Blind Hammer reflects on the Chelsea wind and what we are learning about our Manager
It has felt like a long time since I could honestly say that I have loved attending Upton Park. Like Kevin Keegan I thought I would just love it if we beat Chelsea.
A lot of this “feel good” factor is obviously due to the influence of Payet who is increasingly acting as the team maestro. Yet just as important is Bilic’s game organisation. Under Bilic’s reign it is clear to see, even for a blind supporter, that the good times are arriving back in a hurry.
As the weeks go by we are learning more and more about Bilic. His team selection is based on genuine meritocracy. Despite the serious money invested in Obonna, Collins was rewarded with his place against the Champions, Chelsea, for his Palace performance. Similarly Zarate was given a starting role despite the presence of a £12 million signing in Valencia hovering in the wings. Both Zarate and Collins rewarded Bilic’s faith with solid performances.
The predictable pundit view before the game was that West Ham are a one dimensional team set up to exploit teams away from home but who do not have the equipment to win at home. I did not see any pundit predicting anything but a Chelsea win.
The reality is that in this game West Ham proved that they are anything but one dimensional. Having dominated the midfield against Chelsea in the first half by playing narrow, denying space and pressurizing the ball, Chelsea’s array of midfield talent were more difficult to deal with in the second half. This is not, in itself, too surprising. Chelsea has invested eye watering sums in amassing a galaxy of highly paid stars. Costa by himself equates to the total of all West Ham’s transfer spends in the last 2 summers. It would be an extraordinary thing is any team could completely suppress the resources Chelsea can draw upon for 90 minutes. They will inevitably find a way to dominate for sections of the game.
What is important is not an unrealistic expectation that we will dominate for 90 minutes, even if Chelsea are down to 10 men, what is important is how our Manager reacts strategically to this challenge.
Bilic changed not just personnel but style. After Carroll came on I heard a definite change in the pattern of play. I repeatedly heard Payet and others feeding the ball out wide, to Cresswell in particular, whilst in the first half they were more frequently slipping in forward passes to Sacko. The result was that Chelsea had to suddenly respond to a completely different challenge.
My brother has pointed out that one of our former players, Rio Ferdinand, commented this week on the effectiveness of Wenger’s tactics at Arsenal by substituting Theo Walcott with Oliver Giroud. Ferdinand said, with feeling, that it is a nightmare for a defender to spend 65 minutes executing a game plan against a forward like Walcott only then to have to completely change their game to deal with a forward with radically different strengths like Giroud. Walcott is all about slippery pace and shots on the run whilst Giroud provides power in the air and instant shots without backlift.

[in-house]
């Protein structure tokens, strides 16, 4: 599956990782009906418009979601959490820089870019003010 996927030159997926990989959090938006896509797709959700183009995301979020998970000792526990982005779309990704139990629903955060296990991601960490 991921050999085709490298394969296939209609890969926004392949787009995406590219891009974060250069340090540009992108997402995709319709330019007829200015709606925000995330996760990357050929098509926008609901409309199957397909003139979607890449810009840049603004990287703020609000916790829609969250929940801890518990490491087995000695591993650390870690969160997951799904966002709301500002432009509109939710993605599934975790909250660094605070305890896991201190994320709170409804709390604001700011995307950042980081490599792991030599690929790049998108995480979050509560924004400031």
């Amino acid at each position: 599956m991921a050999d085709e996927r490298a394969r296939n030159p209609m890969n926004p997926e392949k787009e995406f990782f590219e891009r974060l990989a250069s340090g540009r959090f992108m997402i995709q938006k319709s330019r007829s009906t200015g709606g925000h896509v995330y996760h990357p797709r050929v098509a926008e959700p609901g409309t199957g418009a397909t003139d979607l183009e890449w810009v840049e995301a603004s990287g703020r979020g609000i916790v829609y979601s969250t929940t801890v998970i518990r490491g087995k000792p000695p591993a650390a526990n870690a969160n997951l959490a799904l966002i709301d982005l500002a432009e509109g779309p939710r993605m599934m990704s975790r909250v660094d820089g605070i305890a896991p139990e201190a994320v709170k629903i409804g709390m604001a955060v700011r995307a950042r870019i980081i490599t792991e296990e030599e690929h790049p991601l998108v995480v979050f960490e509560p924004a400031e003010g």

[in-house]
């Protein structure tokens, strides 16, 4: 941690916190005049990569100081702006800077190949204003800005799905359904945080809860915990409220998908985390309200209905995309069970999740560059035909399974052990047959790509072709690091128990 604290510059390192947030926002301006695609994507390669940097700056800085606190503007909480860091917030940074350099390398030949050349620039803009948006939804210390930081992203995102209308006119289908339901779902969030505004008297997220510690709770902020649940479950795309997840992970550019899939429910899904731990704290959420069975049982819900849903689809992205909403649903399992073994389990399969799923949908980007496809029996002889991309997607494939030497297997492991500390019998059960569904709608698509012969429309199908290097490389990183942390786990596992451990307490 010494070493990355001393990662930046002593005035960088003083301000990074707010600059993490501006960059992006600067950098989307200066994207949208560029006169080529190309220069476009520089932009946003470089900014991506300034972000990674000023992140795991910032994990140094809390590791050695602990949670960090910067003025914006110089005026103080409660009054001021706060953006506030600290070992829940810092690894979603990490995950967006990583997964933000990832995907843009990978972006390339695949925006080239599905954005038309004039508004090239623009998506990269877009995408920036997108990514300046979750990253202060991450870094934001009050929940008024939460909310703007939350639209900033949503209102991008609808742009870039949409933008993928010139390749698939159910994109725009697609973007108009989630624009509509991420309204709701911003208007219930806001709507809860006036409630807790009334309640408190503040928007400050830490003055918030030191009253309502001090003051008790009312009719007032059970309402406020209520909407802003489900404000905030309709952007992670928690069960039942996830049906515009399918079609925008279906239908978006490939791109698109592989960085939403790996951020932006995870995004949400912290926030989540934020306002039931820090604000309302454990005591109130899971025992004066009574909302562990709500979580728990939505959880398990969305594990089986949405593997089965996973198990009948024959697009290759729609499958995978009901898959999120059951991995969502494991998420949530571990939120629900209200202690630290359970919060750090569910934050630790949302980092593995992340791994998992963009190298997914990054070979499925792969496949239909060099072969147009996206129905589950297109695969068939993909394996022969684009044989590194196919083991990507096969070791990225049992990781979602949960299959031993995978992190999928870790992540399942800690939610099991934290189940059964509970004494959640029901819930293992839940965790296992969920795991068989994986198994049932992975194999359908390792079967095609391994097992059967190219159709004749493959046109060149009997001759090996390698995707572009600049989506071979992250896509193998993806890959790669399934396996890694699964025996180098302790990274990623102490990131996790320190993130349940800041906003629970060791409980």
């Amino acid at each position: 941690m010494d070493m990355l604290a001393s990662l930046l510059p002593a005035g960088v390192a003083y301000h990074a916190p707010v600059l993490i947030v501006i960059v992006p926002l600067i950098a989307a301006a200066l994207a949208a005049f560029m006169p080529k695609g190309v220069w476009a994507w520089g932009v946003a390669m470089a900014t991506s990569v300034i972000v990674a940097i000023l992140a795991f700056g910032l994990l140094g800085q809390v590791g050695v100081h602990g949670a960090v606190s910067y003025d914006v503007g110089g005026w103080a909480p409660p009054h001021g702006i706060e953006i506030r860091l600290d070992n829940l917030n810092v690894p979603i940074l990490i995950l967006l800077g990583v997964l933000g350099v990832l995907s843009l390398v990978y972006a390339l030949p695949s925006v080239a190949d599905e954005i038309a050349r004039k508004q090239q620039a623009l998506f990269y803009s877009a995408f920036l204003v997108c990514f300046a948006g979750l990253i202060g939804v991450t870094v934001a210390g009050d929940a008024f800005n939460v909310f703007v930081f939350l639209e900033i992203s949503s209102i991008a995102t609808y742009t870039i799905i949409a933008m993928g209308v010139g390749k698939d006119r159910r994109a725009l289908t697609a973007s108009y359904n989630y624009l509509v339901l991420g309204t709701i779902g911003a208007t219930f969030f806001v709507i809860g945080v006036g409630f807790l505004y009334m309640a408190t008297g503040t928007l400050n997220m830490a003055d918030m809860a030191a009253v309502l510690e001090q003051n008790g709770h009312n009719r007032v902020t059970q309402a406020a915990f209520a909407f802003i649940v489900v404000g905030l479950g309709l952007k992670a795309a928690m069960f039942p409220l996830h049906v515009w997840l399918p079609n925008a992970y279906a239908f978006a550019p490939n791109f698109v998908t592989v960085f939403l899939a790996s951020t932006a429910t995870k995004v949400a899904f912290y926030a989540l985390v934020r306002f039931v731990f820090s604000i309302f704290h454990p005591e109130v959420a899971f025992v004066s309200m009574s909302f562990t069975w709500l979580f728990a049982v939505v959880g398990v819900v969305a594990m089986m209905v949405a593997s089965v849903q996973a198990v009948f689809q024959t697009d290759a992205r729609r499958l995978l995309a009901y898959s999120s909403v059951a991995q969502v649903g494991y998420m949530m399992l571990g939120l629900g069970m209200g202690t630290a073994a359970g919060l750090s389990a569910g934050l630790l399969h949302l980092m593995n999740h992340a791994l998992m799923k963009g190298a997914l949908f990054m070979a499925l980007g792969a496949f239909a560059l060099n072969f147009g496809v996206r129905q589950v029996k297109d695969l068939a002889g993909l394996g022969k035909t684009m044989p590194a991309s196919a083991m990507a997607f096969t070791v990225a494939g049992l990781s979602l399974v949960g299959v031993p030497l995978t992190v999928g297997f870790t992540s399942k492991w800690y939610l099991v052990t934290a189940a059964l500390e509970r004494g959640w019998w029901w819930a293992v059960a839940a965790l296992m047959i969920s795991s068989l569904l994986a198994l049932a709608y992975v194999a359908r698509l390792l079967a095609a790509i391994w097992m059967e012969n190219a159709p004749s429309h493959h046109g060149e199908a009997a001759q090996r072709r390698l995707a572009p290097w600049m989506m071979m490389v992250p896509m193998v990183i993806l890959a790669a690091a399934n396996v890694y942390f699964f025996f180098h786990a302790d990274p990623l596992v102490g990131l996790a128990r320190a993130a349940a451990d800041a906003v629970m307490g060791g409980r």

This was the strategy Bilic unleashed against Chelsea. Cahill and Terry, already with their hands full coping with Sacko, now found that they had to react to the entirely different challenge of Carroll. The first few crosses from out wide came to naught but Bilic persevered, standing on the touch line with his arms spread wide to reinforce the point. Eventually Cresswell missed the first defender and Carroll was able to send us all into ecstasy by demolishing the composure of both Cahill and Terry with his towering presence in the penalty area.
Now a trivia Quiz, what have Liverpool’s Coutino, Sunderland’s Lens, Palace’s Gale and Chelsea’s Matic all have in common? The answer is of course that they have all been sent off against West Ham this season. Coutino started the trend with his challenge against Noble in the famous Anfield win. Lens reinforced this with his clattering of Winston Read at Sunderland, whilst Dwight Gale lunged firstly on Dimitri Payet and then Cheikhou Kouyate. Yesterday Matic joined the club after firstly fouling Zarate and then cynically bringing down Diafra Sakho. What unites all these dismissals is that they are achieved after the West Ham midfield starts to wear down and frustrate their opponents.
The media’s portrayal of Matic’s sending off as a “self-destruct” blunder by Chelsea completely fails to see this pattern of mistakes that the West Ham midfield is forcing from of our opponents.
Last week I dismissed claims that Palace was unlucky to have only 10 men against us. I also predicted that further players would be sent off when playing against us. I did not expect to be proved correct so quickly but exactly the same rationale applies to the dismissal against Chelsea. Check back to my previous post for the discussion of this and the reasons for it. Suffice to say that it is the style of play which Bilic has introduced which is winning us these numerical advantages and not any weird common impulse by the teams we play to “self-destruct”.
So we continue to learn about not just about this exciting new team but also our Manager. When Bilic was appointed in June I thought that the Davids were taking a gamble. This may have been true at the time but it increasingly looks like it is a gamble that is paying up big time. Whether we can now hit the jackpot will be an interesting journey over the next 6 months or so.